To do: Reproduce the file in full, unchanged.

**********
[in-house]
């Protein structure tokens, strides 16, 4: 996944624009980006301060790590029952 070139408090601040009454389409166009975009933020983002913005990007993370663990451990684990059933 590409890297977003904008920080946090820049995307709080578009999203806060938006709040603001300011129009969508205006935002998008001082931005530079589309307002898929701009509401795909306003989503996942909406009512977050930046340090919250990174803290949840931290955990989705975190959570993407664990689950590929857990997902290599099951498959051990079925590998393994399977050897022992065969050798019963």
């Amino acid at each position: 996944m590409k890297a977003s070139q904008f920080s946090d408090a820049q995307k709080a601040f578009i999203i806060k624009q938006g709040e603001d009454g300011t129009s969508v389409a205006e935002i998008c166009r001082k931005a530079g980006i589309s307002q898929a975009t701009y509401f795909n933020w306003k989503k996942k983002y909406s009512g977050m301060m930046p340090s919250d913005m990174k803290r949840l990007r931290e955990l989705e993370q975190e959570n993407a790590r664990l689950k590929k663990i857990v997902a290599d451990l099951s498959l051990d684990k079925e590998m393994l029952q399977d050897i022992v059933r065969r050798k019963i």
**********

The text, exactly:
[in-house]
């Protein structure tokens, strides 16, 4: 996944624009980006301060790590029952 070139408090601040009454389409166009975009933020983002913005990007993370663990451990684990059933 590409890297977003904008920080946090820049995307709080578009999203806060938006709040603001300011129009969508205006935002998008001082931005530079589309307002898929701009509401795909306003989503996942909406009512977050930046340090919250990174803290949840931290955990989705975190959570993407664990689950590929857990997902290599099951498959051990079925590998393994399977050897022992065969050798019963």
């Amino acid at each position: 996944m590409k890297a977003s070139q904008f920080s946090d408090a820049q995307k709080a601040f578009i999203i806060k624009q938006g709040e603001d009454g300011t129009s969508v389409a205006e935002i998008c166009r001082k931005a530079g980006i589309s307002q898929a975009t701009y509401f795909n933020w306003k989503k996942k983002y909406s009512g977050m301060m930046p340090s919250d913005m990174k803290r949840l990007r931290e955990l989705e993370q975190e959570n993407a790590r664990l689950k590929k663990i857990v997902a290599d451990l099951s498959l051990d684990k079925e590998m393994l029952q399977d050897i022992v059933r065969r050798k019963i």